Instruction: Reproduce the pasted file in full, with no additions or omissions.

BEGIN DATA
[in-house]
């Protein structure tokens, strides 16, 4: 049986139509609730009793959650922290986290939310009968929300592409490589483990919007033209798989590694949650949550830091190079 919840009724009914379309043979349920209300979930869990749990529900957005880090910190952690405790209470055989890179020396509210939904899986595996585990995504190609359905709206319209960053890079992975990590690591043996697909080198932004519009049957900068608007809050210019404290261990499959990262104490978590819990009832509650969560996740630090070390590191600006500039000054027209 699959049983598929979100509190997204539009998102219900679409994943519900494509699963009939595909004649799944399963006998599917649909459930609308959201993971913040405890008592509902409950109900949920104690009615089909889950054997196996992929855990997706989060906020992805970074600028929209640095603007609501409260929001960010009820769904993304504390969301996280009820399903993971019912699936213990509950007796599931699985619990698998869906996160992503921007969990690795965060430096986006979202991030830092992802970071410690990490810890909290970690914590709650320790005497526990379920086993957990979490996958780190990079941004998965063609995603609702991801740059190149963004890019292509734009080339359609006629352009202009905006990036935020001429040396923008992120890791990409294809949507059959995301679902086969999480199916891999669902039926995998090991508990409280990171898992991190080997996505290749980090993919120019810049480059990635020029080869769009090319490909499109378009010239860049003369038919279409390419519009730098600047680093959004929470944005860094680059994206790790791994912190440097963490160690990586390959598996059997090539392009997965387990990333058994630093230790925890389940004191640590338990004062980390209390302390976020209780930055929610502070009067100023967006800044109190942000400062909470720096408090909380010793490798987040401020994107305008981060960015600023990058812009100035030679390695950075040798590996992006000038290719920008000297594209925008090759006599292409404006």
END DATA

[in-house]
């Protein structure tokens, strides 16, 4: 049986139509609730009793959650922290986290939310009968929300592409490589483990919007033209798989590694949650949550830091190079 919840009724009914379309043979349920209300979930869990749990529900957005880090910190952690405790209470055989890179020396509210939904899986595996585990995504190609359905709206319209960053890079992975990590690591043996697909080198932004519009049957900068608007809050210019404290261990499959990262104490978590819990009832509650969560996740630090070390590191600006500039000054027209 699959049983598929979100509190997204539009998102219900679409994943519900494509699963009939595909004649799944399963006998599917649909459930609308959201993971913040405890008592509902409950109900949920104690009615089909889950054997196996992929855990997706989060906020992805970074600028929209640095603007609501409260929001960010009820769904993304504390969301996280009820399903993971019912699936213990509950007796599931699985619990698998869906996160992503921007969990690795965060430096986006979202991030830092992802970071410690990490810890909290970690914590709650320790005497526990379920086993957990979490996958780190990079941004998965063609995603609702991801740059190149963004890019292509734009080339359609006629352009202009905006990036935020001429040396923008992120890791990409294809949507059959995301679902086969999480199916891999669902039926995998090991508990409280990171898992991190080997996505290749980090993919120019810049480059990635020029080869769009090319490909499109378009010239860049003369038919279409390419519009730098600047680093959004929470944005860094680059994206790790791994912190440097963490160690990586390959598996059997090539392009997965387990990333058994630093230790925890389940004191640590338990004062980390209390302390976020209780930055929610502070009067100023967006800044109190942000400062909470720096408090909380010793490798987040401020994107305008981060960015600023990058812009100035030679390695950075040798590996992006000038290719920008000297594209925008090759006599292409404006």